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#GettingToKnow Ajalin Zenon, Global Brand Strategist at Goat

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Tell us a bit about your role! Is there a “typical” day?

For me there is no such thing as a typical day, more a typical week. It’s important that we start the week prepared in order to deliver the best work for clients. On a Monday, as manager’s, we go through all the client briefs, establishing what’s due to come in and what the workload looks like across the team.

We can then establish which strategist is best placed to work on a project, and ensure no one is over capacity. Once roles and responsibilities have been set, we begin researching the target audience and industries for each brief. By doing a deep dive, looking at social trends and associated hashtags, we can start to build a strategy that offers a unique creative approach.

What was the biggest challenge in getting to your current position?

I have faced a couple of challenges in my career so far, the first being geography. The Goat Agency is a UK based business, and I was the first US based strategist. Battling with time zones was a big hurdle particularly when I first joined. There is only about three of four hours crossover each day, which can obviously make learning and training more difficult. Luckily, the team were very supportive, and it has led to the US branch flourishing over the past few years.

Another big challenge was trying to find ways to stand out in the US when I was knew not only to the company, but to the influencer marketing space as a whole. I preferred to look at it like a blank canvas, a chance to excel and create exciting new opportunities.


This was  not easy at first, but I used it as an incentive to grow a team that works innovatively and successfully to offer real value to clients. The scale at which the US team has and will continue to grow – by introducing new training programmes for junior strategists – means we continue to see success across our  projects .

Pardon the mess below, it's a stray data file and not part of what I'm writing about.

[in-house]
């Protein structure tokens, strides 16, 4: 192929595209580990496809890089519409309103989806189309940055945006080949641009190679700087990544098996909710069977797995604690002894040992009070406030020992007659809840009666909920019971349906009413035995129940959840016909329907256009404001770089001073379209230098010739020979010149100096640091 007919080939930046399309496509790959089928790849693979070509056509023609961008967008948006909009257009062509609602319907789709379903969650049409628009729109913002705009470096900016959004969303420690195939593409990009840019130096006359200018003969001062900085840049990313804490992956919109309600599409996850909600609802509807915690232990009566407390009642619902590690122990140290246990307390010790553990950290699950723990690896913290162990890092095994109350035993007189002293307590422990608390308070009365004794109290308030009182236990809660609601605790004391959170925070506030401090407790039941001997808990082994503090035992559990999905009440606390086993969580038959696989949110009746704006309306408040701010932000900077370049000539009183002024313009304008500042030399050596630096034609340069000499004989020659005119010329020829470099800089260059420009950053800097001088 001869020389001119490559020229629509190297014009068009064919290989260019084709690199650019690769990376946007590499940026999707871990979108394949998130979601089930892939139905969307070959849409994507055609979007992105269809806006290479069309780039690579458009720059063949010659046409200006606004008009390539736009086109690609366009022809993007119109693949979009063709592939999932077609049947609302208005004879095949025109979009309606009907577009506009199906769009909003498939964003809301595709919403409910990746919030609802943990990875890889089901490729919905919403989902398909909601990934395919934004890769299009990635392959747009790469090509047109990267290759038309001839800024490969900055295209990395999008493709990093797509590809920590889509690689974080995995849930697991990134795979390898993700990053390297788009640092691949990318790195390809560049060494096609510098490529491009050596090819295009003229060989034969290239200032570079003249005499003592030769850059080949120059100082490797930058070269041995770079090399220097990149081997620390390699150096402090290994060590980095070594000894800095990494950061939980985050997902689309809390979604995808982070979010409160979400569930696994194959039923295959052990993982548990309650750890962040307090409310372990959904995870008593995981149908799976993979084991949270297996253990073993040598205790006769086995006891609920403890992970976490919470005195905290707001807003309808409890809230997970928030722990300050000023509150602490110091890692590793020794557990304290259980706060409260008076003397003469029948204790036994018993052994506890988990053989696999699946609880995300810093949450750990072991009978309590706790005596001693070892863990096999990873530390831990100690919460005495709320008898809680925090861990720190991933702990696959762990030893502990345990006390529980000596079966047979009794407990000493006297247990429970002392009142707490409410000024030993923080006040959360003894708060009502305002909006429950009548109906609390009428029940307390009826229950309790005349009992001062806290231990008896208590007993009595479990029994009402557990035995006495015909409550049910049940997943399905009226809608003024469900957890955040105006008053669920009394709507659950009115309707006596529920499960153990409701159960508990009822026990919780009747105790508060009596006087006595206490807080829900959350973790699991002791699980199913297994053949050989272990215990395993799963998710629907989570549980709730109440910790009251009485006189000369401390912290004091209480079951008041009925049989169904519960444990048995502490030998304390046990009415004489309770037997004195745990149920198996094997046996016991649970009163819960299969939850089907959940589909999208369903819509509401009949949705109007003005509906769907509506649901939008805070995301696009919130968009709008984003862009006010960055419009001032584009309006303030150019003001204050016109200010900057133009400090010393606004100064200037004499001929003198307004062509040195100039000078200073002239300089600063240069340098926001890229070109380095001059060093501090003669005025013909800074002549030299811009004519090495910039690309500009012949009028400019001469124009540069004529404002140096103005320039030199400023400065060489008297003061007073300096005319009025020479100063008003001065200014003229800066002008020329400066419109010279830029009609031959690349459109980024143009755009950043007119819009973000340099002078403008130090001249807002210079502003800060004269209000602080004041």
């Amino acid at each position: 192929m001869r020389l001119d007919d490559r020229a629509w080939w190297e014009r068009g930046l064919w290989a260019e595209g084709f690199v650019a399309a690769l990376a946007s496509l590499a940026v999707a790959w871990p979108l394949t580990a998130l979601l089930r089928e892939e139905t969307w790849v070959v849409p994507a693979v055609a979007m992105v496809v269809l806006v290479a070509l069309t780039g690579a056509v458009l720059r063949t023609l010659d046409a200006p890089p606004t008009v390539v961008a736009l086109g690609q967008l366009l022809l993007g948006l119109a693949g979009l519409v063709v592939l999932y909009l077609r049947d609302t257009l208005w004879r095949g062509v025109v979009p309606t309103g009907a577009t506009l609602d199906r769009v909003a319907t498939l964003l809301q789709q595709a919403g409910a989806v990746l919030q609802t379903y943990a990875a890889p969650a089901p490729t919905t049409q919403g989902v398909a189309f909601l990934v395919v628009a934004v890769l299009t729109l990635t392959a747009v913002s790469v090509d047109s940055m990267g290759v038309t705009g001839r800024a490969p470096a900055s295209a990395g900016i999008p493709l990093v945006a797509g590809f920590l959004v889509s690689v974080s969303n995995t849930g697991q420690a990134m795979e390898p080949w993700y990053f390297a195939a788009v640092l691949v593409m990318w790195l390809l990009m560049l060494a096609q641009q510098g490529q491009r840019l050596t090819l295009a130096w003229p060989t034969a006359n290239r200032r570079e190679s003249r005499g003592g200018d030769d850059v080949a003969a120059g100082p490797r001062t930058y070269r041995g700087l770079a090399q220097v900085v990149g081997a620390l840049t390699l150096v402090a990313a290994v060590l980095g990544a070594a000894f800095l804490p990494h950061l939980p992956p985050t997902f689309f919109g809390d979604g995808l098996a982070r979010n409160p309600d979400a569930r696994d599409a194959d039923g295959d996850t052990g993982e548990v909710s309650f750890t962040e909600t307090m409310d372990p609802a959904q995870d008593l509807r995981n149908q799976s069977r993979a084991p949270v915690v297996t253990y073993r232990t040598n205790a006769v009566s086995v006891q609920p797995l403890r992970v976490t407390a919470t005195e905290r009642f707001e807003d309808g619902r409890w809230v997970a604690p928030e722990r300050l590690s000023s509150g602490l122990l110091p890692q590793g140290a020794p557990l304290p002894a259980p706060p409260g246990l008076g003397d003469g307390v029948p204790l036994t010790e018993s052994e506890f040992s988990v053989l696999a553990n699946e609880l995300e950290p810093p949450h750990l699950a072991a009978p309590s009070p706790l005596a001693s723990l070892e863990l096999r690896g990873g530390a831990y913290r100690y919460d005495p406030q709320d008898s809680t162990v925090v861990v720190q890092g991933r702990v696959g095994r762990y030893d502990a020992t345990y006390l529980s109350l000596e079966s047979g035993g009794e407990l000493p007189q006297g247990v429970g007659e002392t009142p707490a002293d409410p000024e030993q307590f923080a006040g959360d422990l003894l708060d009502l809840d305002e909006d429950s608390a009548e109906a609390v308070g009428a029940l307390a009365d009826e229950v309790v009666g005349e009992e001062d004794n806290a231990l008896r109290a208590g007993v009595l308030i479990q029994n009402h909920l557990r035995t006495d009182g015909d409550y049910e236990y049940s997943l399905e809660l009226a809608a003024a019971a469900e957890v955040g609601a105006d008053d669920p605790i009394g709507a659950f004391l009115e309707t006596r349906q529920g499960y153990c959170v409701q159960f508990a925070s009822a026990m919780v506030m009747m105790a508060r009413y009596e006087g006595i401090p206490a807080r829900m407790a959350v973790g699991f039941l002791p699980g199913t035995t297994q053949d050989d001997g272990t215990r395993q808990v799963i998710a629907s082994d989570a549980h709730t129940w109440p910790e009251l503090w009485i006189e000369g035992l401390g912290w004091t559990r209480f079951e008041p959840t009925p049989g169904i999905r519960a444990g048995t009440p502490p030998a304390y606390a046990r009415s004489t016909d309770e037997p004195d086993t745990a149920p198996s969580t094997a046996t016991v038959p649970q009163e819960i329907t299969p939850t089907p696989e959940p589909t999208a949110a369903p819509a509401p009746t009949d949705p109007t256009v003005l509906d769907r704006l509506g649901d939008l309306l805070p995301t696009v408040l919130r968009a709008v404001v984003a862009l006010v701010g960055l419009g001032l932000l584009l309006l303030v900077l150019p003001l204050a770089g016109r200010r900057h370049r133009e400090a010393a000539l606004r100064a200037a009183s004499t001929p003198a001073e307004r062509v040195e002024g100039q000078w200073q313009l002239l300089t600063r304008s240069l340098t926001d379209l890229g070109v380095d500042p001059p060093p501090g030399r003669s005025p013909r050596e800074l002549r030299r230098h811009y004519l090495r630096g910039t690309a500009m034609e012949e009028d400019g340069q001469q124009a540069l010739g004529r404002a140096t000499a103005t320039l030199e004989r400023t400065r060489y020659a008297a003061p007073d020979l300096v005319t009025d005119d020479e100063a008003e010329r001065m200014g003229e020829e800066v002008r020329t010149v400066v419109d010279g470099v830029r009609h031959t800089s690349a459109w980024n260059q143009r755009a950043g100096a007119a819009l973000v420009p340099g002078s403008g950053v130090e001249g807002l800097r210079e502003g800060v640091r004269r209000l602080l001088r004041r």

What is your personal background and what role did it play in your career?

I was fortunate enough to grow up in New Orleans, Louisiana. As a city it’s very touristy, which meant I could study and work in the hotel industry for six years. Although it was never my true calling in life, I am super grateful for the valuable skills it taught me, particularly customer service skills which have of course proven invaluable in the client management aspect of my role today.

Dealing with hotel requests teaches you to listen and read between the lines of what people want. By understanding these (sometimes!) unspoken requests, has helped me digest client briefs and offer real value in the campaigns we produce at Goat.

What is your biggest career-related win? What is your biggest loss?

The biggest loss was having to leave an agency because the position wasn’t right for me. I knew I was in the right industry, but my daily job roles and responsibilities just didn’t fit me personally, it was unfulfilling and mentally draining. A wise older woman at that agency told me that I was struggling because the position didn’t allow me to work within my natural talents and I think she was correct.


It could be argued that my biggest win is finding Goat, working in a realm that allows me to employ my natural strengths daily with fun clients and an amazing team. But if you ask me, now that I’ve found what excites me, I’m just getting started. I’ve just co-hosted my first versus style webinar with the Director of Strategy and now I have my eyes set on sitting on a panel at a marketing conference.

Which individuals and/or agencies do you gain inspiration from? Do you have any heroes in the industry?

I gain inspiration from the team that surrounds me every day. Being amongst such hard working and creative people spurs me on to produce the best work I can. Outside of The Goat Agency, Bozoma Saint John is an icon of mine within the marketing industry. She is currently the CMO of Netflix but has had previous experience as the Chief Brand Officer at Uber as well as being a renowned author.

I view Bozoma as synonymous with marketing, she’s very knowledgable on how to nurture and grow brands and as a person of colour her confidence is inspiring. People gravitate towards her when she enters the room, and I’d love to be viewed as an expert in this industry in the same way she is.

If you could go back to your teenage years, would you have done things differently? Do you have any regrets?

You wouldn’t be human if you didn’t have a single regret as a teenager! For me, I would change my approach to finances and scholarships. At school, I was often a straight A student, who was susceptible to distracting my peers when I finished my work. I was then enrolled in honour classes that proved more challenging and  I was no longer a straight A student.